In 1943, after 55 years of research and working in universities, Benjamin Duggar retired at the age of 71. He turned down all the consulting offers that came his way, thinking that he’d enjoy relaxing, catching up on his reading and puttering around at home. But that all changed when he read a short article about his retirement in a popular science journal. “Dr. Duggar will best be remembered for his noteworthy inquiry into the physiology of mushrooms,” it said. Ben didn’t want to be remembered as a mushroom man, and decided to take the offer from Lederle Laboratories to do independent research. Five years, and more than 3500 soil samples later, he’d discovered a new, powerful antibiotic.
So why hire a botanist like Duggar who was known for his ground-breaking work understanding how fungus attacked plants? Well, it turns out that mold is a subset of fungi, and with the discovery in 1928 of the mold that produced penicillin, lots of scientists and companies of the time were busy trying to find more fungi and molds that could produce similar antibiotics. While penicillin was powerful, they’d learned that it couldn’t cure every infection, and there was the potential for a lot of money for the company that could isolate another “miracle drug.”
Lederle labs was considering purchasing a license to produce streptomycin, the most recently discovered antibiotic. J.C. Walker, one of Ben Duggar’s close friends describes why Lederle chose to work on making its own discovery:
“Ben went on to tell me that the president had been pressing him for his opinion on whether or not they should take out a license to produce streptomycin. Ben’s answer was that there were undoubtedly “better fish in the sea than had been caught.” …He explained that the soil contained many (maybe thousands) of species which had not been described, to say nothing of being tested, for their production of antibiotics.”*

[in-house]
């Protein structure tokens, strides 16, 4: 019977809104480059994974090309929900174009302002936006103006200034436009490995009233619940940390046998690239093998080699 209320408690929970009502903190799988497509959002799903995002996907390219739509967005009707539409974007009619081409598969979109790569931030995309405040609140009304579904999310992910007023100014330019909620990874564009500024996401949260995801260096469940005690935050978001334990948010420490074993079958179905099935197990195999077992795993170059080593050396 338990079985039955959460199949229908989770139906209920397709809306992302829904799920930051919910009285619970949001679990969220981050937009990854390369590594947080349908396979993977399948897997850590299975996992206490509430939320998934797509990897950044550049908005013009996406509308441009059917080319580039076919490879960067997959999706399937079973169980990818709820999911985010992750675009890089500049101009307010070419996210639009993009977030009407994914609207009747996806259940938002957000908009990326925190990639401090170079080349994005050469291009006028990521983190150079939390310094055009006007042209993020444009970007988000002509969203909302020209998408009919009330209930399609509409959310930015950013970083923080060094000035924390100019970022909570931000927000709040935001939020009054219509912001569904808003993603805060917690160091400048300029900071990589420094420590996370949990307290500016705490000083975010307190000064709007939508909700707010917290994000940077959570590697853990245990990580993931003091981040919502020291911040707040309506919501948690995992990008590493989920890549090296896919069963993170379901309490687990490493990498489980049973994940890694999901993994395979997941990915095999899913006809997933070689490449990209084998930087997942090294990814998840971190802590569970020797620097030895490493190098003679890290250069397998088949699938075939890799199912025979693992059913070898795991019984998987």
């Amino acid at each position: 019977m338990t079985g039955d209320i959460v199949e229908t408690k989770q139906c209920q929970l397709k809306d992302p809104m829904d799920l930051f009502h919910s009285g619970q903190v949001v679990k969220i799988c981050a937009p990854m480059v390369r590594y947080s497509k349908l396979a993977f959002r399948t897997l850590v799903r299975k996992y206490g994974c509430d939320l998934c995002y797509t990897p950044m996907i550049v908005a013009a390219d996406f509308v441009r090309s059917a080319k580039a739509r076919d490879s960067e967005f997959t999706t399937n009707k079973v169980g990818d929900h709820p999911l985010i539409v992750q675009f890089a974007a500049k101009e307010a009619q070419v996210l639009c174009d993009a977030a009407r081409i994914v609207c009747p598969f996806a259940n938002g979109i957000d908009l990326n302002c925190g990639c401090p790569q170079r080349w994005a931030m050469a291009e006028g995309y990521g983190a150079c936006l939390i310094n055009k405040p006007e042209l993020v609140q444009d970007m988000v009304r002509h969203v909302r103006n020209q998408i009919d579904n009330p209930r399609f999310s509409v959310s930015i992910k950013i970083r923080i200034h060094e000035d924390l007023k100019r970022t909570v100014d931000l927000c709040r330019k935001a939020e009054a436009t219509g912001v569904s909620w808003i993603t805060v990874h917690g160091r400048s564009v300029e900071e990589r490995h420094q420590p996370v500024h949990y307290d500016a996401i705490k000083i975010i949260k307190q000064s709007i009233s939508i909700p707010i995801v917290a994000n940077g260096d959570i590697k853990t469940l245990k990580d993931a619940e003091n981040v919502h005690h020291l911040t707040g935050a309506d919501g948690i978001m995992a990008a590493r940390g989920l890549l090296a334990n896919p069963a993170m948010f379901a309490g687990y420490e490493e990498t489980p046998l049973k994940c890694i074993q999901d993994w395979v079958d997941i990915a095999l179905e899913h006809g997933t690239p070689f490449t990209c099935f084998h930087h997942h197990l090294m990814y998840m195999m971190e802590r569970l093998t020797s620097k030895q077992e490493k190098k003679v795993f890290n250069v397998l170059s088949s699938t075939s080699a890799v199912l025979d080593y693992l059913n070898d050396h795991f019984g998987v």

Duggar told his friend that he had been collecting soil samples from every place he stopped in his travels. He also wrote to his extensive network of colleagues asking them to send soil samples as well. Of the 3500 samples he collected and tested, the one that made the difference came from Dr. William Albrecht, the Chairman of the Department of Soils at the University of Missouri, and the manager of Sanborn Fields. Established in 1888, Sanborn Fields have been continuously managed to study the effects of crop rotation and soil amendments on soil health and crop production. Albrecht sent off a dozen samples, including one from Plot 23, which had been planted with Timothy grass since 1888 and had never received additional nutrients.
The Plot 23 sample contained a parasitic fungus, and from it, Duggar isolated and tested a new mold species, Streptomyces aureofaciens. The golden-hued substance that the mold produced was found to be effective against 90 percent of bacteria-caused infections. Duggar named the substance aureomycin, based on the latin word for gold, “aureus,”and the Greek word for fungus, “mykes.”
Aureomycin is the first in the family of antibiotics we commonly call “tetracyclines.” Unlike the penicillins of the time, it did not have to be injected and could be taken orally. By 1948, this new family of antibiotics was in production and being used to cure infections that would have ended in death otherwise. It was particularly effective at quickly reducing high fevers and was the first treatment for the tick spread disease, Rocky Mountain Spotted Fever, that was killing 1 out of 5 people infected with it.
So, from one small soil sample, a family of antibiotics was discovered and lives have been saved. But, the gifts that soil keeps giving us have not all been unwrapped. Scientists estimate that a square meter of soil could be home to as many as 1 billion organisms. We may think we are managing pastures and fields for the plants growing in the fields and the animals grazing them. The discovery that it is the soil that gives the farms, and all of us, life, is a present that we are still opening.
*From “Pioneer Leaders in Plant Pathology: Benjamin Minge Duggar” by J.C. Walker in Ann. Rev. Phytopathol. 1982. 20:33-39
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